Tuesday, February 23, 2016

Why millennials don't eat cereal

On Monday, the New York Times published a story about the breakfast favorite, and the most disconcerting part was this:
Almost 40 percent of the millennials surveyed by Mintel for its 2015 report said cereal was an inconvenient breakfast choice because they had to clean up after eating it.
The industry, the piece explained, is struggling — sales have tumbled by almost 30 percent over the past 15 years, and the future remains uncertain. ...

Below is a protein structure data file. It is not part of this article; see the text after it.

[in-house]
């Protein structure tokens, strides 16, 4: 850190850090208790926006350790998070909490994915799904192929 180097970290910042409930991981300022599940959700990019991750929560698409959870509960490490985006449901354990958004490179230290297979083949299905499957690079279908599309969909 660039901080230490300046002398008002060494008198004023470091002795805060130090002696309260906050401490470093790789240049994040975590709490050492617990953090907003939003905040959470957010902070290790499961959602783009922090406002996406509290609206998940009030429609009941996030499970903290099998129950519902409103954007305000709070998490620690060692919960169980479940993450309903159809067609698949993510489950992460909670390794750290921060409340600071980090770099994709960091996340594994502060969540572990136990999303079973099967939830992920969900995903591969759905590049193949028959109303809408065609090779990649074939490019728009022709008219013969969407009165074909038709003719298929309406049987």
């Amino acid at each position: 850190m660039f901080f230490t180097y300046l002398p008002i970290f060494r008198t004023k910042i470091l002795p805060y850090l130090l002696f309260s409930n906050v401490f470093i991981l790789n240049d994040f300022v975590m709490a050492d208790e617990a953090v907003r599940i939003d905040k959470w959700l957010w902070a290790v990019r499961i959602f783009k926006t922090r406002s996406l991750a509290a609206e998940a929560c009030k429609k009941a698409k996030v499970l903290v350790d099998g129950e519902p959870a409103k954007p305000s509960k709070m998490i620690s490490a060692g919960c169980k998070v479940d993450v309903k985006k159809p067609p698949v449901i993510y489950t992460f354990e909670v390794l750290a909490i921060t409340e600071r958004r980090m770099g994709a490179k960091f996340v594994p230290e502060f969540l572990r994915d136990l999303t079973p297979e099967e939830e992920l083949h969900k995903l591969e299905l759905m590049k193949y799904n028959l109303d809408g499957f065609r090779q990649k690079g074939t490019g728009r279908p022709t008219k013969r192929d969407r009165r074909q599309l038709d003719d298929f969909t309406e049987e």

A large contingent of millennials are uninterested in breakfast cereal because eating it means using a bowl, and bowls don't clean themselves (or get tossed in the garbage). Bowls, kids these days groan, have to be cleaned. ...

But there is something different about the backlash against cereal bowls, something more foundational about it that seems to speak to a greater truth about American households today.

A 2014 national survey, conducted by Braun Research, found that 82 percent of parents said they were asked to do chores as children. But when they were asked if they required their children to do chores, only 28 percent of them said yes.

Is a generational shift in how families raise their kids turning even the most mundane of responsibilities, like doing the dishes, into unthinkable nuisances? 
--Roberto Ferdman, Wonkblog, on the death of cereal